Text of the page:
Following the reintroduction of Guy Mariano, Lakai made three further additions which proved formative. First, Lakai added a young Alex Olson, an emerging skater of interest whose father had played a major role in the sport decades earlier. Second, Simi Valley’s Mike Mo Capaldi, arguably the most technical emerging amateur, was given a spot on the roster. Finally, and most importantly, Eric Koston, the man who has been frequently described as skateboarding’s Michael Jordan, left éS to join his longstanding friends at Lakai. The roster was set and as a result, the anticipation for the video grew well beyond anything that a skateboard video had ever seen. Struggling to provide enough time for all of the new additions to compile enough footage for the video and allow the veteran riders time to match inflating public expectations, the release was postponed again and again until the premiere date was finally announced for late 2007.
By the arrival of the premiere, public expectation for the video had grown beyond any measurable boundaries. Message boards were aflutter, magazines published gushing editorial, and many a professional skateboarder grew increasingly nervous. Would Guy Mariano really have a full part and could it actually be good enough after all these years? Did Marc Johnson really have 30 minutes of footage? Could the video possibly live up to the hype? When the video finally showed, at an unprecedented 1½ hours in length (an otherwise presumptuous running time for the medium and contemporary attention spans), skateboarding was collectively stunned. The art direction by Ty Evans and Spike Jonze (of Where the Wild Things Are fame) was first-rate and innovative. Mike Mo, Mike Carroll, Alex Olson, Lucas Puig, Nick Jensen, Rick Howard, Cairo Foster, and Brandon Biebel all gave top notch and unique performances (although, I will say, Anthony Pappalardo, Jeff Lenoce, and Rob Welsh could have put in a bit more elbow grease). Eric Koston was in fine form as always. Guy Mariano, skateboarding’s former fallen hero, went above and beyond all expectations for what I hold as one of the finer performances of the decade. Finally, the video closed with Marc Johnson’s staggering three-song opus.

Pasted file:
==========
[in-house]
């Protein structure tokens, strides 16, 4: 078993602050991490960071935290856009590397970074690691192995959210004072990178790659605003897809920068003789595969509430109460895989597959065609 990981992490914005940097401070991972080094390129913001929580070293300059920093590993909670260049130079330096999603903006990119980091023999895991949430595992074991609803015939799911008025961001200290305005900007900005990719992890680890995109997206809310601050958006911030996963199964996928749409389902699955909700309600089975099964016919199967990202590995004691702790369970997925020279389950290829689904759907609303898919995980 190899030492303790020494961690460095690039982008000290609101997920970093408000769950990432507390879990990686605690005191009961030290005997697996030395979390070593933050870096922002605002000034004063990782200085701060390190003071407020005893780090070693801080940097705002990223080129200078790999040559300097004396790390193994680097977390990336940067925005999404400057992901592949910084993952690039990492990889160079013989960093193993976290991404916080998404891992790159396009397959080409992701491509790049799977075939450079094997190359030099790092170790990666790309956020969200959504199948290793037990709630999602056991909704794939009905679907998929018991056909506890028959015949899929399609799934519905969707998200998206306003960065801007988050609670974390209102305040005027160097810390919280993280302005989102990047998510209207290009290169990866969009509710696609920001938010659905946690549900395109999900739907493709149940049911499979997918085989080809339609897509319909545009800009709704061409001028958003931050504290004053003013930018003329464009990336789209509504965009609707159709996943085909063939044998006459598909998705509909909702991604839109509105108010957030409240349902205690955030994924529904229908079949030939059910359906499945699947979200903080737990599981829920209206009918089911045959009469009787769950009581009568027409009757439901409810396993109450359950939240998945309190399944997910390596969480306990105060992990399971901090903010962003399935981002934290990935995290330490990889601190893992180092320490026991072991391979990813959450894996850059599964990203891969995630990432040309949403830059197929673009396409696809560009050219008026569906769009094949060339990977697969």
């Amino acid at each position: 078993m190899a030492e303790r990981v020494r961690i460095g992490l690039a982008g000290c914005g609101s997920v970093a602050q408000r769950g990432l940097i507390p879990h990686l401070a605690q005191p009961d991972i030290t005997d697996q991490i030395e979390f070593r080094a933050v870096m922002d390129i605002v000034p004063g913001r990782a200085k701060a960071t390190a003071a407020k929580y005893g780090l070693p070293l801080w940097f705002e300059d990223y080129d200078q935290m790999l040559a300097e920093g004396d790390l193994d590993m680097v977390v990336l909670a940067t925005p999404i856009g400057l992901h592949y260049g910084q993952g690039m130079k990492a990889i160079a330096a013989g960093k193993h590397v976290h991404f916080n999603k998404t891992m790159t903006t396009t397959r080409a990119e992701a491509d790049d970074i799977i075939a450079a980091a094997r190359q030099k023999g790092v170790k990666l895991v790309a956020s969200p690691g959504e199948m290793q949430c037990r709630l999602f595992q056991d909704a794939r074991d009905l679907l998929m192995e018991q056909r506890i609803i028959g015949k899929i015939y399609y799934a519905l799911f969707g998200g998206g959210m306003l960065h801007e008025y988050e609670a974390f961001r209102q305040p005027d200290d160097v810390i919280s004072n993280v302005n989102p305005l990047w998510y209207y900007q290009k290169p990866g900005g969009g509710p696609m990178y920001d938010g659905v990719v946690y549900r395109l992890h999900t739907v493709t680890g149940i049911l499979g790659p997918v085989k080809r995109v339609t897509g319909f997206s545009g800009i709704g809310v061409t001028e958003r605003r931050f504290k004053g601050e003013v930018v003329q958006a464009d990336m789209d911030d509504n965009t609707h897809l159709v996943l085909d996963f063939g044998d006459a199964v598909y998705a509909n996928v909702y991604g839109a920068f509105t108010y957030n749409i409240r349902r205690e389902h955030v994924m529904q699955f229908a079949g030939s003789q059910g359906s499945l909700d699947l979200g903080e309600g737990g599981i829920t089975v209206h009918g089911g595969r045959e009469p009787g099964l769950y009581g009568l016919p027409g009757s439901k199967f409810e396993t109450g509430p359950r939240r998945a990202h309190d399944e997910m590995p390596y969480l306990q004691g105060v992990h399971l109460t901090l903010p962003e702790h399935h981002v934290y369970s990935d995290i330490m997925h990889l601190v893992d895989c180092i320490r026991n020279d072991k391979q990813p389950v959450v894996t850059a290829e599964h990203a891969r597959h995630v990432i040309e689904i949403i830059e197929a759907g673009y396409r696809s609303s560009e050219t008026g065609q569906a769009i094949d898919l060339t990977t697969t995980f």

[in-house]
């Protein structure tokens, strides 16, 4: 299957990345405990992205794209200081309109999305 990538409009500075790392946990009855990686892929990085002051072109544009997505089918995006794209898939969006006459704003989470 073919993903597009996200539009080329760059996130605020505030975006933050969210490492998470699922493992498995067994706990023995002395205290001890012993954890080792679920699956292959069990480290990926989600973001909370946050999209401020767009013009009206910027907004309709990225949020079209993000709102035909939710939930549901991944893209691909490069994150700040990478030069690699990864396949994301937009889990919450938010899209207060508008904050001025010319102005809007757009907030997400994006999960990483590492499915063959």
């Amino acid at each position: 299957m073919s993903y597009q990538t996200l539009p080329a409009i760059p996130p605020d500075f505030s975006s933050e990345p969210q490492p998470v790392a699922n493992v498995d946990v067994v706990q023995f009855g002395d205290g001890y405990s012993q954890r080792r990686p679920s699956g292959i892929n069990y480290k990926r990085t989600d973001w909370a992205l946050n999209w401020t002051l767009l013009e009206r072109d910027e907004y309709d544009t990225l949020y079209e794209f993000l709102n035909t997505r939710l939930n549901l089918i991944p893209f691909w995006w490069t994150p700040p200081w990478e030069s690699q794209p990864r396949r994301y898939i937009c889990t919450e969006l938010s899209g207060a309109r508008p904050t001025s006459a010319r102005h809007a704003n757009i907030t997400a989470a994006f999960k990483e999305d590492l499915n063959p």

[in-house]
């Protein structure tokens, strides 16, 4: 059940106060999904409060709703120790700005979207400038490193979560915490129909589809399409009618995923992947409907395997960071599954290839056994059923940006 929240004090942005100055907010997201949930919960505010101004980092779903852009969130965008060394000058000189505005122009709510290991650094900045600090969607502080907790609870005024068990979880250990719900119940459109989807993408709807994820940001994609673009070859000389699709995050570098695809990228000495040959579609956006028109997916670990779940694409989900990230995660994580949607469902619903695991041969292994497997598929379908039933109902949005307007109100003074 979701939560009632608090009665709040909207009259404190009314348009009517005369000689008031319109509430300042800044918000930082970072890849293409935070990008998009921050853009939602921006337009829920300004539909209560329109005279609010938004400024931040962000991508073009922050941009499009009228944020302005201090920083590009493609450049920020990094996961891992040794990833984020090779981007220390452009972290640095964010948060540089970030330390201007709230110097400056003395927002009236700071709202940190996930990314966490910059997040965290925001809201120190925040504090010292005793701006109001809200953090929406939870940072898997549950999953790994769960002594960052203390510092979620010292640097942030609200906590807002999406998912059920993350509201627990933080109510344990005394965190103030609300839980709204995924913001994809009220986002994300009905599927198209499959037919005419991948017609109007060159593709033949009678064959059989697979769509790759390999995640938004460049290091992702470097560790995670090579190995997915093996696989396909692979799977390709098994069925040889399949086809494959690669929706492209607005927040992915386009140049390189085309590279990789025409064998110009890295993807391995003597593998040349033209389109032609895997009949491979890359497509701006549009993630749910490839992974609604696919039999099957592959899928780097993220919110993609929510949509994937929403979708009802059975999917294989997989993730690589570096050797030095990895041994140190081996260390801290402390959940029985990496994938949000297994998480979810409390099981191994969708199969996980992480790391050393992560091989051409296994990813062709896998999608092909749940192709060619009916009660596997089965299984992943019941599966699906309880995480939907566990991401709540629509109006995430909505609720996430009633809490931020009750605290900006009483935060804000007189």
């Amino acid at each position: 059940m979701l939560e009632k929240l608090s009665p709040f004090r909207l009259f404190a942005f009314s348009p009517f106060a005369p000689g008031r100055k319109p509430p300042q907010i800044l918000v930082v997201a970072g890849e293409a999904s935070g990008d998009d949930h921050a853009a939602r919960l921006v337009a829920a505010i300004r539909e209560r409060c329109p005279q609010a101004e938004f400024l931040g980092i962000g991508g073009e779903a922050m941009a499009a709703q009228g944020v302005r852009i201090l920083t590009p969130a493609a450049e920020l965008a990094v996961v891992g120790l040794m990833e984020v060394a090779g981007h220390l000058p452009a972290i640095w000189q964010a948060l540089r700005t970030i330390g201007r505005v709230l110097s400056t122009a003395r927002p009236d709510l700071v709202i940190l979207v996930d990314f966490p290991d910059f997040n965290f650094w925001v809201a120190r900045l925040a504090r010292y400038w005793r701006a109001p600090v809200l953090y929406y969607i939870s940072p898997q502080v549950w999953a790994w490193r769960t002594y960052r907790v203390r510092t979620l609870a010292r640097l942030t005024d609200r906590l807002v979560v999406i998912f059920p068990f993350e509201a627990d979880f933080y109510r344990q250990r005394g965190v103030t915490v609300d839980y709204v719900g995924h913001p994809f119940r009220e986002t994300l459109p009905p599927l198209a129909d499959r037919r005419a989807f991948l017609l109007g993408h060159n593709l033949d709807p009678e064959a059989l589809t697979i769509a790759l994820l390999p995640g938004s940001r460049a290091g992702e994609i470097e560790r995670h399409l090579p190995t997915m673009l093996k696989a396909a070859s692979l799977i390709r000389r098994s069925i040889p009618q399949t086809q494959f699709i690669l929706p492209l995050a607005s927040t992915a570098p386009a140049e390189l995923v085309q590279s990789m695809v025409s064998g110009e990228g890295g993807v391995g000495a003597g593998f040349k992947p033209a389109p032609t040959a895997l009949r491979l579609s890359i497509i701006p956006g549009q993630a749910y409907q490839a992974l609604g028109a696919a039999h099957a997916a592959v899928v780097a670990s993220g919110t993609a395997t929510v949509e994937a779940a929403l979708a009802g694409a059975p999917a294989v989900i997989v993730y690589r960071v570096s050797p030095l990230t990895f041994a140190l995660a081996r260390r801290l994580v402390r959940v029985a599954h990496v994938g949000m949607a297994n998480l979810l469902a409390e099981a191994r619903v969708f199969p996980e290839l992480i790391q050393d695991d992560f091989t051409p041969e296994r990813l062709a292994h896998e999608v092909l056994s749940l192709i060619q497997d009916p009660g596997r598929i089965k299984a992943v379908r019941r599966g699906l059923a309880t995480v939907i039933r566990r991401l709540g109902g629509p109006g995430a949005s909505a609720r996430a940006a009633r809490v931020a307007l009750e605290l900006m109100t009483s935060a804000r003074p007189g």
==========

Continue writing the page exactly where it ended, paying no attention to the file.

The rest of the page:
In 2010, almost three years after the premiere, Fully Flared continues to dazzle. Guy Mariano’s tale of destruction and redemption continues to ring in the heartstrings of skateboarders worldwide. Marc Johnson’s obsession and almost 15-minute part have slipped into the realm of legend. Mike Mo’s switch kickflip beneath a mushrooming explosion still seems beyond belief. Finally, the Lakai video stands as a reminder of the increasingly forgotten power of the skateboard video to inspire, unite, and remind us why it is that we continue to find freedom, even after decades have passed, in riding a plank of wood with wheels.
You can catch Fully Flared on the big screen as part of the Anaheim International Film Festival on October 16th, 2010 at 4PM.